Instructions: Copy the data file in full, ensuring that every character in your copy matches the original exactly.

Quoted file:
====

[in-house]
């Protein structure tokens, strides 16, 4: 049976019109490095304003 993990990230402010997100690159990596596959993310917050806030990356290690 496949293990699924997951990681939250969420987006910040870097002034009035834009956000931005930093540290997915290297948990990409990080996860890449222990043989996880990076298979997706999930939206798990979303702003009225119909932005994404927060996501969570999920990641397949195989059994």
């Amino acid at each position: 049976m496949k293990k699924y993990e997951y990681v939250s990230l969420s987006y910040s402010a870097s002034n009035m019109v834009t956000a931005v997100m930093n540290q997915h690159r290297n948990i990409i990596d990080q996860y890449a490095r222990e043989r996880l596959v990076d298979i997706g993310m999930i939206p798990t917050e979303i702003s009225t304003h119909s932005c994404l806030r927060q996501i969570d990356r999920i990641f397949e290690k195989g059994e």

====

[in-house]
């Protein structure tokens, strides 16, 4: 049976019109490095304003 993990990230402010997100690159990596596959993310917050806030990356290690 496949293990699924997951990681939250969420987006910040870097002034009035834009956000931005930093540290997915290297948990990409990080996860890449222990043989996880990076298979997706999930939206798990979303702003009225119909932005994404927060996501969570999920990641397949195989059994």
């Amino acid at each position: 049976m496949k293990k699924y993990e997951y990681v939250s990230l969420s987006y910040s402010a870097s002034n009035m019109v834009t956000a931005v997100m930093n540290q997915h690159r290297n948990i990409i990596d990080q996860y890449a490095r222990e043989r996880l596959v990076d298979i997706g993310m999930i939206p798990t917050e979303i702003s009225t304003h119909s932005c994404l806030r927060q996501i969570d990356r999920i990641f397949e290690k195989g059994e």